“I think Pennsylvania is secure, but you don’t take anything for granted,” Chicago Mayor Rahm Emanuel, Obama’s former chief of staff, said on CNN’s “State of the Union.”
The campaigns made contradictory arguments about Florida, where Romney has maintained a small but steady lead for the last month but Obama says he has victory in sight. The president made a campaign stop in south Florida on Sunday, and Michelle Obama is slated to be in Orlando on Monday.
David Axelrod, the Obama campaign’s senior adviser, pointed to an NBC News/Wall Street Journal poll released over the weekend that gave the president a 2-point edge in Florida, a departure from the slight Romney leads shown by most other surveys.
Beeson countered that the president is wasting his time in Florida — precisely what the Obama campaign said Romney is doing in Pennsylvania.
Romney, however, plans to campaign in the Orlando area Monday, one of his last rallies of the campaign.
The thin margins separating the candidates in battleground polls, most of which favor Obama slightly, have turned the late stages of the campaign into an aggressive fight in a handful of areas. A WMUR poll published on Saturday showed Obama and Romney tied at 47 percent in the Granite State. The president led by 15 points in the same poll in early October. Romney campaigned in the state on Saturday and will return to Manchester, N.H., on Monday for a final rally.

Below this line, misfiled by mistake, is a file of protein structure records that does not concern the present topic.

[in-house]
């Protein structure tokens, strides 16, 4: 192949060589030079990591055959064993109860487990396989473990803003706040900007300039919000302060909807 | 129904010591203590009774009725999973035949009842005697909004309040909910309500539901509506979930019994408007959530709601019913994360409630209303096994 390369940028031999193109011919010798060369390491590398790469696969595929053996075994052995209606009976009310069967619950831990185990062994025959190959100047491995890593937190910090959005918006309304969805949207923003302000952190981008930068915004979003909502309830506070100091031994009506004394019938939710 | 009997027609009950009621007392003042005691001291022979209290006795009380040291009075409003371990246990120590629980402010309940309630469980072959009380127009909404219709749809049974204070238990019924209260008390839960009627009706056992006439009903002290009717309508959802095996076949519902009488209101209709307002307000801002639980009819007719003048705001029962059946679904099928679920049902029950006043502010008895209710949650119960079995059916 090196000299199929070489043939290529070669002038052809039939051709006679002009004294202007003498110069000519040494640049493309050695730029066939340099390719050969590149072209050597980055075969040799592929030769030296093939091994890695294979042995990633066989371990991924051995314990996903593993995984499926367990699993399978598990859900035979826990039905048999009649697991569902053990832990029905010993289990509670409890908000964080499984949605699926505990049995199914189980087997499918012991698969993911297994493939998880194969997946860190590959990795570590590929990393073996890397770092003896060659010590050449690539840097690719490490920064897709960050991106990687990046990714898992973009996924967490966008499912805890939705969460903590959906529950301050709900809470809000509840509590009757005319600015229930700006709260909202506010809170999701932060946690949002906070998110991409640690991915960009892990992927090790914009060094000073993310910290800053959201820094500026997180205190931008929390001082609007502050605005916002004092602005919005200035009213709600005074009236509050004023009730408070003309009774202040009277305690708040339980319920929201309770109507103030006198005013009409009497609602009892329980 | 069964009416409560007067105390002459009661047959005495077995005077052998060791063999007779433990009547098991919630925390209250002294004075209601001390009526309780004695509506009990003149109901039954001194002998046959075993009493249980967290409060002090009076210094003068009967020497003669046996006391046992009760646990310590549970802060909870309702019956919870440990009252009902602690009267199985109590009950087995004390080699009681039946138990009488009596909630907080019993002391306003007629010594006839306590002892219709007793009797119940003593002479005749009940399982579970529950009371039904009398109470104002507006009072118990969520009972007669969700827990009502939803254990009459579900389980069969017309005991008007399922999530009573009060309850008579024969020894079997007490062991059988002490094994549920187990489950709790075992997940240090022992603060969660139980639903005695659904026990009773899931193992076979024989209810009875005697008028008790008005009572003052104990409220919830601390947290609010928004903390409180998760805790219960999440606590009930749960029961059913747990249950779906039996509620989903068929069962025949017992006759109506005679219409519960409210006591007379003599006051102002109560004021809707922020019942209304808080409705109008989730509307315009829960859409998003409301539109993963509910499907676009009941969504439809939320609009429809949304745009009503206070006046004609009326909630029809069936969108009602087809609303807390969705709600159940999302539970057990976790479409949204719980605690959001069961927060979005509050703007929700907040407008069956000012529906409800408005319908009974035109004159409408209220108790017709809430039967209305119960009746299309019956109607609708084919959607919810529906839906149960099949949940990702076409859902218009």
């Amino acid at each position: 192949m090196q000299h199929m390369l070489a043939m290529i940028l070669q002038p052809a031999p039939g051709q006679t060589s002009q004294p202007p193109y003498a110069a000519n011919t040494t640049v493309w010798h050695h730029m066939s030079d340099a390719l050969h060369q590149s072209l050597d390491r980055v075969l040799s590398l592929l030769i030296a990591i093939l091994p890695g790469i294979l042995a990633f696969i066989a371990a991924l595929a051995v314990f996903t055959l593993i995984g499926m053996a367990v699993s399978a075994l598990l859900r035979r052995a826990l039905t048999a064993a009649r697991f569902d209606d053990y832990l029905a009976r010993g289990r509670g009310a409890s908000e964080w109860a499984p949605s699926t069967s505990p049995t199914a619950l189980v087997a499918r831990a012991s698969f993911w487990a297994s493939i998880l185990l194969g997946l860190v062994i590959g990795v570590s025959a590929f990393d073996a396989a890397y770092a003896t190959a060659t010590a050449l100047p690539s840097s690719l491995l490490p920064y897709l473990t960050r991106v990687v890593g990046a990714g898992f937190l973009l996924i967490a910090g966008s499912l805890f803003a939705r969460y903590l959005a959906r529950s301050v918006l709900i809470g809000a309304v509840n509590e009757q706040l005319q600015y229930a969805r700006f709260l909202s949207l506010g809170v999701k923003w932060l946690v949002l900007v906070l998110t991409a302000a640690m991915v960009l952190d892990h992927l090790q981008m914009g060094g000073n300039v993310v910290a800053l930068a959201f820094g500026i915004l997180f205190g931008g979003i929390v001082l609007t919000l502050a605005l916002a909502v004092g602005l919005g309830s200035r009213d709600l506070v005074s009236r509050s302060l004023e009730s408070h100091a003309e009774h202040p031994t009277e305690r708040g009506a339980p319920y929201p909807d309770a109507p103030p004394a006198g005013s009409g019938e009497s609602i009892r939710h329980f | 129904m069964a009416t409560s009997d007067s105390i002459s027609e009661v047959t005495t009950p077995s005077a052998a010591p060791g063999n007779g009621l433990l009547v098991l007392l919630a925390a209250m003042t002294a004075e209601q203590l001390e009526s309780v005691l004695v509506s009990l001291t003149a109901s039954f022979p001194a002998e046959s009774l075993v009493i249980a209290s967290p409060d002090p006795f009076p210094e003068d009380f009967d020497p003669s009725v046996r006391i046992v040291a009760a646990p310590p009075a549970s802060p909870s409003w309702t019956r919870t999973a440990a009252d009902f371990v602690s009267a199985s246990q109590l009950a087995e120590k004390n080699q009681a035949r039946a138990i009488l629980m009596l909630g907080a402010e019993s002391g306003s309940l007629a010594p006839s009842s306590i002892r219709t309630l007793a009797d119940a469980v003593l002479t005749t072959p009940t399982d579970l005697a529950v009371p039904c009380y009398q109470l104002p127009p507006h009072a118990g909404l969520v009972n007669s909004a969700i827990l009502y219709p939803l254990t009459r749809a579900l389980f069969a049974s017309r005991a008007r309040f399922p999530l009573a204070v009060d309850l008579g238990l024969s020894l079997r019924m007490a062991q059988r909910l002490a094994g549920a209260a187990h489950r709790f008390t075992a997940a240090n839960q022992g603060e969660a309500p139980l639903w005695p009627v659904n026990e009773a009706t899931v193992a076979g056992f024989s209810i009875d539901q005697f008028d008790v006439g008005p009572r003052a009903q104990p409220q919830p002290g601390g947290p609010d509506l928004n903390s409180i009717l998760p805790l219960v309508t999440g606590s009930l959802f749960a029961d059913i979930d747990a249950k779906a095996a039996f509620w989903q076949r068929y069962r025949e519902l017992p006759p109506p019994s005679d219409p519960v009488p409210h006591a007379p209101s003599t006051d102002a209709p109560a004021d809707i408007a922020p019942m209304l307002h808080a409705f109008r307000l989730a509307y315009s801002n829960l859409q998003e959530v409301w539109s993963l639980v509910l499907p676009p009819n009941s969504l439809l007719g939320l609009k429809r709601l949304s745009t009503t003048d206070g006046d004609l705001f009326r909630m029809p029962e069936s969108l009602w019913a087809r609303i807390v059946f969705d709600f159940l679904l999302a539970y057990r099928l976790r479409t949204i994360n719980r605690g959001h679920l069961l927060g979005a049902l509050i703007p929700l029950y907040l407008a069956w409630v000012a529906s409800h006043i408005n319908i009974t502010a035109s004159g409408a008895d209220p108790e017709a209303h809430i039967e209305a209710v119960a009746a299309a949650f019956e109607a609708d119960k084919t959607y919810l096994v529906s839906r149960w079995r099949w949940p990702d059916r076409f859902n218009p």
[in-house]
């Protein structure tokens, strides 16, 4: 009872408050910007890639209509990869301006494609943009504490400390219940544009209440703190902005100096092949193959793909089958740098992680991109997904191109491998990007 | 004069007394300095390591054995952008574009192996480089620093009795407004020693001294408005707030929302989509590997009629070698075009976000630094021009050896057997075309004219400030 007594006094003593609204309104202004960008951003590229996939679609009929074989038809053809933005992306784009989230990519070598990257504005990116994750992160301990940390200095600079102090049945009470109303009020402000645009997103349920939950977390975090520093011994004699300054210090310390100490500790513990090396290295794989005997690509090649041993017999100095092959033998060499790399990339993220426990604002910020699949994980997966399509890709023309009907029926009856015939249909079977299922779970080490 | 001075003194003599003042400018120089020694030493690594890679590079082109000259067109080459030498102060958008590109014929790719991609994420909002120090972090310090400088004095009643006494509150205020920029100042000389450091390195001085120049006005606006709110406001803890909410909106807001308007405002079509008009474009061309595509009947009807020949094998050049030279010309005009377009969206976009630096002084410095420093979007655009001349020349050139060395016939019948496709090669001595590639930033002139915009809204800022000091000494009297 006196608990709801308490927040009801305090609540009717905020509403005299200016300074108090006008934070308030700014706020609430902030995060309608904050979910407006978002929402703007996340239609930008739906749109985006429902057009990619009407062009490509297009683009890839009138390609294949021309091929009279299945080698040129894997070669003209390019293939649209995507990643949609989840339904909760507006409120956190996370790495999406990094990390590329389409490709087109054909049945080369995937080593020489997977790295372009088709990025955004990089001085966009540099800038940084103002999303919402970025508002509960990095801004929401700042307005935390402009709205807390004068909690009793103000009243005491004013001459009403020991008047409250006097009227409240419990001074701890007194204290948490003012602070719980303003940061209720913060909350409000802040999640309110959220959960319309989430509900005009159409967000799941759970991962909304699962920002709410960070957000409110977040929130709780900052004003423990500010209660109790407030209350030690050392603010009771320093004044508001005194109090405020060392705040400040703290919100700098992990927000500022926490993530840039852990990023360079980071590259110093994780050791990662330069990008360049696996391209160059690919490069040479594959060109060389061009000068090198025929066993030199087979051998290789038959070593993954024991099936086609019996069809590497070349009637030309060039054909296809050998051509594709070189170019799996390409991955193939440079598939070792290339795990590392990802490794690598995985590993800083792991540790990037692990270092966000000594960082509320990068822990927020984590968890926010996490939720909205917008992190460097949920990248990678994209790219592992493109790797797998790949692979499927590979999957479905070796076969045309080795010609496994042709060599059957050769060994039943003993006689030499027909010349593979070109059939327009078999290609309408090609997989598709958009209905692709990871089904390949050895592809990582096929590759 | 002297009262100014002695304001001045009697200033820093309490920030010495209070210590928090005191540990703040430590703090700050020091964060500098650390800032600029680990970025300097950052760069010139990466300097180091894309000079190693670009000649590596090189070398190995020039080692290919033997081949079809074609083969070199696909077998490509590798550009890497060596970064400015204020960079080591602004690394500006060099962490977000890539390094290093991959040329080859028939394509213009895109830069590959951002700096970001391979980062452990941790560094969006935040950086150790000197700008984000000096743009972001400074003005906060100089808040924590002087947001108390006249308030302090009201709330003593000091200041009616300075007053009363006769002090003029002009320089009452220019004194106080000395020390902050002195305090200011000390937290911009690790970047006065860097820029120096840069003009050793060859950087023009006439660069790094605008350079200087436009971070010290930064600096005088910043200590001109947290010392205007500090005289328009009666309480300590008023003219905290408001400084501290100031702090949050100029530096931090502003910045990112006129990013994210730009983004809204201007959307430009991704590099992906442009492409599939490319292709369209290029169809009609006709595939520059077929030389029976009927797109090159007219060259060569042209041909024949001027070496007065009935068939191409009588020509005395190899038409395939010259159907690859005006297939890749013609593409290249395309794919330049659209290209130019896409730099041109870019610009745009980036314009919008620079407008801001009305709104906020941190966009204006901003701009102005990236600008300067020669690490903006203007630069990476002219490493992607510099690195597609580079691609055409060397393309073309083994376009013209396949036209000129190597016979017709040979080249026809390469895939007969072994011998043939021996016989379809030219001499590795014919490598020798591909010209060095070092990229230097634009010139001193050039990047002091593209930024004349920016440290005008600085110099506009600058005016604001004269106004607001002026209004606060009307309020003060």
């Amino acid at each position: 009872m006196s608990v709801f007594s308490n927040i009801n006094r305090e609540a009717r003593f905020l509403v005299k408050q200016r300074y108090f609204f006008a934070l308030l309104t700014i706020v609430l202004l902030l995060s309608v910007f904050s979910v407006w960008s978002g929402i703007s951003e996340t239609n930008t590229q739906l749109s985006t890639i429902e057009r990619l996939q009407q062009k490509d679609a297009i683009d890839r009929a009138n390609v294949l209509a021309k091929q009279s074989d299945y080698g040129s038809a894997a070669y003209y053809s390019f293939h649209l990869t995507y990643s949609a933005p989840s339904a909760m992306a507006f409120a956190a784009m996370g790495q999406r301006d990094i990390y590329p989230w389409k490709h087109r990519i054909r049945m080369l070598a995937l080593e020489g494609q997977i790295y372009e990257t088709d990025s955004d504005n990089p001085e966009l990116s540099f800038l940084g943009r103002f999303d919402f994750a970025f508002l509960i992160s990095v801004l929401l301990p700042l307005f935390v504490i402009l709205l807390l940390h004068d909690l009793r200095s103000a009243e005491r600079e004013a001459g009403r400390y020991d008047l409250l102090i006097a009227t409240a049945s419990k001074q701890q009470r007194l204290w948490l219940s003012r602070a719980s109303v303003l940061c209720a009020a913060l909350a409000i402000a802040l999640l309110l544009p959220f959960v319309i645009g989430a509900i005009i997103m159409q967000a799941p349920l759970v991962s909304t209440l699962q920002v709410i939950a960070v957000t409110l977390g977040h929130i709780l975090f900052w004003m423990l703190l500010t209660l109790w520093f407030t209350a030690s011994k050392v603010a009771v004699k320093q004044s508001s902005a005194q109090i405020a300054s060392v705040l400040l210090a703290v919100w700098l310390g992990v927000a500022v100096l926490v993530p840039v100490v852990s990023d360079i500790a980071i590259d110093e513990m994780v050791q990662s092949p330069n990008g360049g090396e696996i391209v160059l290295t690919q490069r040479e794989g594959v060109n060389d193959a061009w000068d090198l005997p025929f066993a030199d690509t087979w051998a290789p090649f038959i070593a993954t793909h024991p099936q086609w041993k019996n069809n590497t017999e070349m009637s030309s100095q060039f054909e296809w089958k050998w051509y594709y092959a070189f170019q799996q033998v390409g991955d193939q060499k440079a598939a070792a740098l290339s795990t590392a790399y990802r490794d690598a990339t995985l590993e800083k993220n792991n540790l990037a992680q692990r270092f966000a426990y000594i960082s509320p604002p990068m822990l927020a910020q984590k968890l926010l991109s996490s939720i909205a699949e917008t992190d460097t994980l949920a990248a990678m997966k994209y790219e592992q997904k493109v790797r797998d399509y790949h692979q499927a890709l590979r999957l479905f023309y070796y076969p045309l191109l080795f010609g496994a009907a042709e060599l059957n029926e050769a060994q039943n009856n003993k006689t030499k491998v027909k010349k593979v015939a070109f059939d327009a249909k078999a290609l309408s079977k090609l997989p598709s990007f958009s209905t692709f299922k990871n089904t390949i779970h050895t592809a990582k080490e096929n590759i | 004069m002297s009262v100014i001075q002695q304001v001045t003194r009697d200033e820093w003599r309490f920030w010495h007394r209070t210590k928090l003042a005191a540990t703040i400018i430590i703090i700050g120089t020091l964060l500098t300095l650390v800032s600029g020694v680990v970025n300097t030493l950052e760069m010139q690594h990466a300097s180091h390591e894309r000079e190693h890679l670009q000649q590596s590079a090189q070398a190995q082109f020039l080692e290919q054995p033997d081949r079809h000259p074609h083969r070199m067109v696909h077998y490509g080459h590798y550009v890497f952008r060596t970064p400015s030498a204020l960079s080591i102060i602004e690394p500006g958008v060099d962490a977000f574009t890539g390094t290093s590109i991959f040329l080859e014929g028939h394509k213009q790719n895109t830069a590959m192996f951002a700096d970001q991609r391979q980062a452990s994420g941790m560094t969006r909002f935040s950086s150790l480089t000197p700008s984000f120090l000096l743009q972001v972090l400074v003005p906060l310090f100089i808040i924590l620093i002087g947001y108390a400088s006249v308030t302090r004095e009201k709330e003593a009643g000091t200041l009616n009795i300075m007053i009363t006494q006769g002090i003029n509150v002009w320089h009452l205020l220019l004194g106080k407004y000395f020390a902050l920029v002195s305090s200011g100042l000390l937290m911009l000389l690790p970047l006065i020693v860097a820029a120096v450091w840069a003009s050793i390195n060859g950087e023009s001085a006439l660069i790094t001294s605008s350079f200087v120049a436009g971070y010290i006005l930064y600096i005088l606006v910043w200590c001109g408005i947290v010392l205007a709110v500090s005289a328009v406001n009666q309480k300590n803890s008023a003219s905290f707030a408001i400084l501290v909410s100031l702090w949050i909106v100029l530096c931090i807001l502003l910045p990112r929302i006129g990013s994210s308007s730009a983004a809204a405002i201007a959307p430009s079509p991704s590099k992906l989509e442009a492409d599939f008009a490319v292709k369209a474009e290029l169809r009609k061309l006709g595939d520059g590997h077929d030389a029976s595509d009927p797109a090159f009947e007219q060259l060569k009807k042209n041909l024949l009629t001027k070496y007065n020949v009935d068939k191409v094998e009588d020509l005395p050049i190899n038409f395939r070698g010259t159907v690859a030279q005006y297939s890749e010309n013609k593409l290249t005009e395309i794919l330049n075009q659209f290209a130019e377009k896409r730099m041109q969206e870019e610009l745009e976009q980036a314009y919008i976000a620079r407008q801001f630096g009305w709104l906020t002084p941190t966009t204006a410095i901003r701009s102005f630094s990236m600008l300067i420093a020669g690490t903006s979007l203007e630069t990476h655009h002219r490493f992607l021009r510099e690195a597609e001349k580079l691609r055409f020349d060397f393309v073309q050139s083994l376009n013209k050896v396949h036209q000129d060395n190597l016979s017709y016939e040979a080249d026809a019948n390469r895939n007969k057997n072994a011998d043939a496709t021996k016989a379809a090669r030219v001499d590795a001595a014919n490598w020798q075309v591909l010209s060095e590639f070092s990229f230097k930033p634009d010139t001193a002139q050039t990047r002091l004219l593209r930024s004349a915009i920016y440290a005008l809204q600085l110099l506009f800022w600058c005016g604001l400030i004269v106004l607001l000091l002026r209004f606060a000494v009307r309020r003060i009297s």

In Concord Sunday, Obama attacked Romney on his tax-cut plan, which the president said would unfairly benefit the wealthy, and on declining to be specific about budget cuts if elected. Those criticisms have become familiar in this campaign. But on Sunday, the president also became introspective, acknowledging he is frustrated that he did not accomplish as much as he hoped in his first term. “I’ve got the scars to prove it. I’ve got the gray hairs to show for it,” Obama said.
In addition to his rallies in New Hampshire and Florida, Obama visited Ohio and Colorado Sunday. Romney started his day in Iowa and Ohio before the speech in Pennsylvania.
In Cleveland, Romney said Obama has failed to ease partisan tensions in Washington.
“Instead of bridging the divide, he has made it wider,” Romney said. “So many of you look at the big debates in this country and you don’t look at them as a Republican or Democrat but first as an American. You have watched what has happened in this country over the last four years with an independent voice. You hoped that President Obama would live up to his promise to bring people together to solve big problems but he hasn’t, and I will.”
Romney ended the night in Newport News, Va.
Nationally, the race is in a dead heat. An ABC News/Washington Post poll published on Sunday showed Obama and Romney tied at 48 percent. The NBC/Wall Street Journal survey gave Obama a 1-point lead, 48 percent to 47 percent, well within the margin of error.
The Pew Research Center on Sunday predicted that Obama will win the national popular vote, 50 percent to 47 percent, based on its final poll. Pew closely predicted the popular vote four years ago.